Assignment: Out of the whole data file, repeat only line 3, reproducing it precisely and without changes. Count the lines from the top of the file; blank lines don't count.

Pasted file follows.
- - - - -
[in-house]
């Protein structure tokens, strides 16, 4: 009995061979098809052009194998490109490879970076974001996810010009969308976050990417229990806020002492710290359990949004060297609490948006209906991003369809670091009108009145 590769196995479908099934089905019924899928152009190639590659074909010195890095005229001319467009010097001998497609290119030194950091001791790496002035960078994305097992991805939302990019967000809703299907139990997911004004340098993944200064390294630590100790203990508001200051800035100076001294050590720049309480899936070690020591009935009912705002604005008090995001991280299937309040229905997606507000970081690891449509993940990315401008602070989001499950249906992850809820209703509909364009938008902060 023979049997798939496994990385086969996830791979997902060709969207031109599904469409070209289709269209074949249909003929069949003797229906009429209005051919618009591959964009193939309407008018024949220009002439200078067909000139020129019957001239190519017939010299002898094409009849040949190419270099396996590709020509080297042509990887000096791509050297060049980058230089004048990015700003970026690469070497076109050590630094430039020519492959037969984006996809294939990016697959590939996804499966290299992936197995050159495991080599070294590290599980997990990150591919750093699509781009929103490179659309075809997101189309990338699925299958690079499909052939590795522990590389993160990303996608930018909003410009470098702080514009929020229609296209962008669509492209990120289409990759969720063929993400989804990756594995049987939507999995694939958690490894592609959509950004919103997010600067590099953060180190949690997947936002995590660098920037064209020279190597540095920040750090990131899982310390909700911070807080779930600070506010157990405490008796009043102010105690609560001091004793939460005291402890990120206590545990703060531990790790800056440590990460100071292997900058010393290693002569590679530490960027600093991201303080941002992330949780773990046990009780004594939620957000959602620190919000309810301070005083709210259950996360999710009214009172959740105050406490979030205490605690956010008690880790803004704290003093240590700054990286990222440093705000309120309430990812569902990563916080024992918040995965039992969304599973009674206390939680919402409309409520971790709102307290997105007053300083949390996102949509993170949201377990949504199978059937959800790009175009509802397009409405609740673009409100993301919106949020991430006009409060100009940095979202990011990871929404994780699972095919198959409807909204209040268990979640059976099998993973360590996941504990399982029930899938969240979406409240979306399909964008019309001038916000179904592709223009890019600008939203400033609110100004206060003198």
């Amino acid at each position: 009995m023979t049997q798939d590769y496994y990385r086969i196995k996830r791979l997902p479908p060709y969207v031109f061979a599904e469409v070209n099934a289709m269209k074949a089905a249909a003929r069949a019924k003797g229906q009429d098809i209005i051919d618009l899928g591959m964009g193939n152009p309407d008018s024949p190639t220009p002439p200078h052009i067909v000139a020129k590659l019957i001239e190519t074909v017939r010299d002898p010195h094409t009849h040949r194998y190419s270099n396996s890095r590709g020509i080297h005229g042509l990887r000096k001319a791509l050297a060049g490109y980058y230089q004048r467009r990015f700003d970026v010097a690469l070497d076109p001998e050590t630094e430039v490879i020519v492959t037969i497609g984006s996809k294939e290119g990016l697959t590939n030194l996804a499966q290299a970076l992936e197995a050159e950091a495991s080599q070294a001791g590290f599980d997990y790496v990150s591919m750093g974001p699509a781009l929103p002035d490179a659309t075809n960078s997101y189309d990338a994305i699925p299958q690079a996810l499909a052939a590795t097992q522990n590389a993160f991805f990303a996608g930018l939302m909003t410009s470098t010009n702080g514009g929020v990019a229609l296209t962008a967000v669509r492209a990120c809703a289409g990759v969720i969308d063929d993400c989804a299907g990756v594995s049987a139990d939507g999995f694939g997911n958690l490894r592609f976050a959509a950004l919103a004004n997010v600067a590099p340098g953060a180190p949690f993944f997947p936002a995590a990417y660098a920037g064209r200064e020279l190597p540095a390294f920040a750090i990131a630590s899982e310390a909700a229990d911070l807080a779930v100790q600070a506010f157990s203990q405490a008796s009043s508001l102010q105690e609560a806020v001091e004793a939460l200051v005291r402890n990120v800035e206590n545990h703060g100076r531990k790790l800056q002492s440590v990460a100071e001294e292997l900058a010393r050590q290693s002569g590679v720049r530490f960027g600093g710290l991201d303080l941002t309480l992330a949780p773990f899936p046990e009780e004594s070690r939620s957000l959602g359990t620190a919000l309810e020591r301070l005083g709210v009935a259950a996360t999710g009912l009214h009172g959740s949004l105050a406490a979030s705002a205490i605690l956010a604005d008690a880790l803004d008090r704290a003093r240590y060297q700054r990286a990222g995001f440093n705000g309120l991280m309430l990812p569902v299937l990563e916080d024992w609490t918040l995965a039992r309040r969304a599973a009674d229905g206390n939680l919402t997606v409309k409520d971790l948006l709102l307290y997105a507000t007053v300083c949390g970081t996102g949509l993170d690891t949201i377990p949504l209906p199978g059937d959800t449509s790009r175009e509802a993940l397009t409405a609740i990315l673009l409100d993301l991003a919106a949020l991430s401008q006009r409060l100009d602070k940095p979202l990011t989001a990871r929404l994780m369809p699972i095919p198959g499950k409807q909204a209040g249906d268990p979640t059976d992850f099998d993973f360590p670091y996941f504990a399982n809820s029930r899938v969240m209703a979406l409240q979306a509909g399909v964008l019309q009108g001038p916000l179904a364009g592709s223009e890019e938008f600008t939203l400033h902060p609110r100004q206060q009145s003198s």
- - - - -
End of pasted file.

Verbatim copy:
């Amino acid at each position: 009995m023979t049997q798939d590769y496994y990385r086969i196995k996830r791979l997902p479908p060709y969207v031109f061979a599904e469409v070209n099934a289709m269209k074949a089905a249909a003929r069949a019924k003797g229906q009429d098809i209005i051919d618009l899928g591959m964009g193939n152009p309407d008018s024949p190639t220009p002439p200078h052009i067909v000139a020129k590659l019957i001239e190519t074909v017939r010299d002898p010195h094409t009849h040949r194998y190419s270099n396996s890095r590709g020509i080297h005229g042509l990887r000096k001319a791509l050297a060049g490109y980058y230089q004048r467009r990015f700003d970026v010097a690469l070497d076109p001998e050590t630094e430039v490879i020519v492959t037969i497609g984006s996809k294939e290119g990016l697959t590939n030194l996804a499966q290299a970076l992936e197995a050159e950091a495991s080599q070294a001791g590290f599980d997990y790496v990150s591919m750093g974001p699509a781009l929103p002035d490179a659309t075809n960078s997101y189309d990338a994305i699925p299958q690079a996810l499909a052939a590795t097992q522990n590389a993160f991805f990303a996608g930018l939302m909003t410009s470098t010009n702080g514009g929020v990019a229609l296209t962008a967000v669509r492209a990120c809703a289409g990759v969720i969308d063929d993400c989804a299907g990756v594995s049987a139990d939507g999995f694939g997911n958690l490894r592609f976050a959509a950004l919103a004004n997010v600067a590099p340098g953060a180190p949690f993944f997947p936002a995590a990417y660098a920037g064209r200064e020279l190597p540095a390294f920040a750090i990131a630590s899982e310390a909700a229990d911070l807080a779930v100790q600070a506010f157990s203990q405490a008796s009043s508001l102010q105690e609560a806020v001091e004793a939460l200051v005291r402890n990120v800035e206590n545990h703060g100076r531990k790790l800056q002492s440590v990460a100071e001294e292997l900058a010393r050590q290693s002569g590679v720049r530490f960027g600093g710290l991201d303080l941002t309480l992330a949780p773990f899936p046990e009780e004594s070690r939620s957000l959602g359990t620190a919000l309810e020591r301070l005083g709210v009935a259950a996360t999710g009912l009214h009172g959740s949004l105050a406490a979030s705002a205490i605690l956010a604005d008690a880790l803004d008090r704290a003093r240590y060297q700054r990286a990222g995001f440093n705000g309120l991280m309430l990812p569902v299937l990563e916080d024992w609490t918040l995965a039992r309040r969304a599973a009674d229905g206390n939680l919402t997606v409309k409520d971790l948006l709102l307290y997105a507000t007053v300083c949390g970081t996102g949509l993170d690891t949201i377990p949504l209906p199978g059937d959800t449509s790009r175009e509802a993940l397009t409405a609740i990315l673009l409100d993301l991003a919106a949020l991430s401008q006009r409060l100009d602070k940095p979202l990011t989001a990871r929404l994780m369809p699972i095919p198959g499950k409807q909204a209040g249906d268990p979640t059976d992850f099998d993973f360590p670091y996941f504990a399982n809820s029930r899938v969240m209703a979406l409240q979306a509909g399909v964008l019309q009108g001038p916000l179904a364009g592709s223009e890019e938008f600008t939203l400033h902060p609110r100004q206060q009145s003198s």